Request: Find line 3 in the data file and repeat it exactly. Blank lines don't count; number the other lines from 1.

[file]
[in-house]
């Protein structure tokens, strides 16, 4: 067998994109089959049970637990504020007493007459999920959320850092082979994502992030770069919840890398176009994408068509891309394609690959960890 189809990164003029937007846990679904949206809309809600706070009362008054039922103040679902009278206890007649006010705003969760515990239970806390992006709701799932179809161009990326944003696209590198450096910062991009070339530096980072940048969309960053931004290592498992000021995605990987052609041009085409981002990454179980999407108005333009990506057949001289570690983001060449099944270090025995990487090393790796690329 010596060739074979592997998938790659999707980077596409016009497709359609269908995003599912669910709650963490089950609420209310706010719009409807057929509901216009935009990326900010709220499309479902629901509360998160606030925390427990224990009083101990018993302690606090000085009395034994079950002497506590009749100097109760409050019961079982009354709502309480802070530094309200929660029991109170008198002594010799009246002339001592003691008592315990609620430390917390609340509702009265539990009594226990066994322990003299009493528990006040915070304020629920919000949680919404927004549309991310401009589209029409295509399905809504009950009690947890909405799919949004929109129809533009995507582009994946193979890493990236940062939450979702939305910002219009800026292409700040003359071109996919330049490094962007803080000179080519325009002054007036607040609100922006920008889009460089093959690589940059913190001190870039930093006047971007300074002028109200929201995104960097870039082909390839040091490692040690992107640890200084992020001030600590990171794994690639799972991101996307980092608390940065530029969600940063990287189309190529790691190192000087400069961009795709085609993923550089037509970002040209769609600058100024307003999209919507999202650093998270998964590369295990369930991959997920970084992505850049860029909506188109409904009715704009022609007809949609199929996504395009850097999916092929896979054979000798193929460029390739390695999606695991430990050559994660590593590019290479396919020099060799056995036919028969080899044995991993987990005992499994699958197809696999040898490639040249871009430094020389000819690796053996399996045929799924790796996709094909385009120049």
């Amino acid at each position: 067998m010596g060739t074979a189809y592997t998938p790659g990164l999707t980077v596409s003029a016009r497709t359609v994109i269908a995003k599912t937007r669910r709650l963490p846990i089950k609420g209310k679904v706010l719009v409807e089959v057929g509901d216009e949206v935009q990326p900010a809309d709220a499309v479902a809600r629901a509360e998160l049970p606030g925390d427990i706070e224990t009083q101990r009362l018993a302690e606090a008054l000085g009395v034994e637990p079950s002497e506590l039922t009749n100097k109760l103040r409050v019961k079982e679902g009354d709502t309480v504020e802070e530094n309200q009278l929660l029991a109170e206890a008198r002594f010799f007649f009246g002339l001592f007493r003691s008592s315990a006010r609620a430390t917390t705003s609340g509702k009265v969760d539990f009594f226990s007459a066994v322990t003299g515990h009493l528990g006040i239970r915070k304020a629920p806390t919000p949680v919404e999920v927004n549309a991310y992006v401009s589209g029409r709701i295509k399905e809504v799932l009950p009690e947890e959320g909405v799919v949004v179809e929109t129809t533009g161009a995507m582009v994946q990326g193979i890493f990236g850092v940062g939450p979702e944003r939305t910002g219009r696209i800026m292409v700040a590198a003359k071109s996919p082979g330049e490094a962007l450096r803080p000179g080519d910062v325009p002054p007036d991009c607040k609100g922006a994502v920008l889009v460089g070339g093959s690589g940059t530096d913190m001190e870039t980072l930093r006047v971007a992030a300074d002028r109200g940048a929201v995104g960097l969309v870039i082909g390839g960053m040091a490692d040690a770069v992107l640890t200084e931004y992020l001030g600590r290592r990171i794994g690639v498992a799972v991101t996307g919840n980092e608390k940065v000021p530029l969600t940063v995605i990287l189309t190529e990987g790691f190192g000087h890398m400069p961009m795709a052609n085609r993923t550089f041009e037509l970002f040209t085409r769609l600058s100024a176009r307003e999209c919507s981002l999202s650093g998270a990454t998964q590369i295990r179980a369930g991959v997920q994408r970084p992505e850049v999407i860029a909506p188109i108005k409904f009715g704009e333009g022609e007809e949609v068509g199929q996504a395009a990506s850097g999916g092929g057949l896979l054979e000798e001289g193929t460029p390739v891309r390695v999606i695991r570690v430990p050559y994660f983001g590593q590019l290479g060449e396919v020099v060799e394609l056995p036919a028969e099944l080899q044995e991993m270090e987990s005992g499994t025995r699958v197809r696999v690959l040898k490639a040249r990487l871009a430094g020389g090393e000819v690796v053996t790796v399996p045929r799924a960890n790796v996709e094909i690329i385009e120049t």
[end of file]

């Amino acid at each position: 067998m010596g060739t074979a189809y592997t998938p790659g990164l999707t980077v596409s003029a016009r497709t359609v994109i269908a995003k599912t937007r669910r709650l963490p846990i089950k609420g209310k679904v706010l719009v409807e089959v057929g509901d216009e949206v935009q990326p900010a809309d709220a499309v479902a809600r629901a509360e998160l049970p606030g925390d427990i706070e224990t009083q101990r009362l018993a302690e606090a008054l000085g009395v034994e637990p079950s002497e506590l039922t009749n100097k109760l103040r409050v019961k079982e679902g009354d709502t309480v504020e802070e530094n309200q009278l929660l029991a109170e206890a008198r002594f010799f007649f009246g002339l001592f007493r003691s008592s315990a006010r609620a430390t917390t705003s609340g509702k009265v969760d539990f009594f226990s007459a066994v322990t003299g515990h009493l528990g006040i239970r915070k304020a629920p806390t919000p949680v919404e999920v927004n549309a991310y992006v401009s589209g029409r709701i295509k399905e809504v799932l009950p009690e947890e959320g909405v799919v949004v179809e929109t129809t533009g161009a995507m582009v994946q990326g193979i890493f990236g850092v940062g939450p979702e944003r939305t910002g219009r696209i800026m292409v700040a590198a003359k071109s996919p082979g330049e490094a962007l450096r803080p000179g080519d910062v325009p002054p007036d991009c607040k609100g922006a994502v920008l889009v460089g070339g093959s690589g940059t530096d913190m001190e870039t980072l930093r006047v971007a992030a300074d002028r109200g940048a929201v995104g960097l969309v870039i082909g390839g960053m040091a490692d040690a770069v992107l640890t200084e931004y992020l001030g600590r290592r990171i794994g690639v498992a799972v991101t996307g919840n980092e608390k940065v000021p530029l969600t940063v995605i990287l189309t190529e990987g790691f190192g000087h890398m400069p961009m795709a052609n085609r993923t550089f041009e037509l970002f040209t085409r769609l600058s100024a176009r307003e999209c919507s981002l999202s650093g998270a990454t998964q590369i295990r179980a369930g991959v997920q994408r970084p992505e850049v999407i860029a909506p188109i108005k409904f009715g704009e333009g022609e007809e949609v068509g199929q996504a395009a990506s850097g999916g092929g057949l896979l054979e000798e001289g193929t460029p390739v891309r390695v999606i695991r570690v430990p050559y994660f983001g590593q590019l290479g060449e396919v020099v060799e394609l056995p036919a028969e099944l080899q044995e991993m270090e987990s005992g499994t025995r699958v197809r696999v690959l040898k490639a040249r990487l871009a430094g020389g090393e000819v690796v053996t790796v399996p045929r799924a960890n790796v996709e094909i690329i385009e120049t």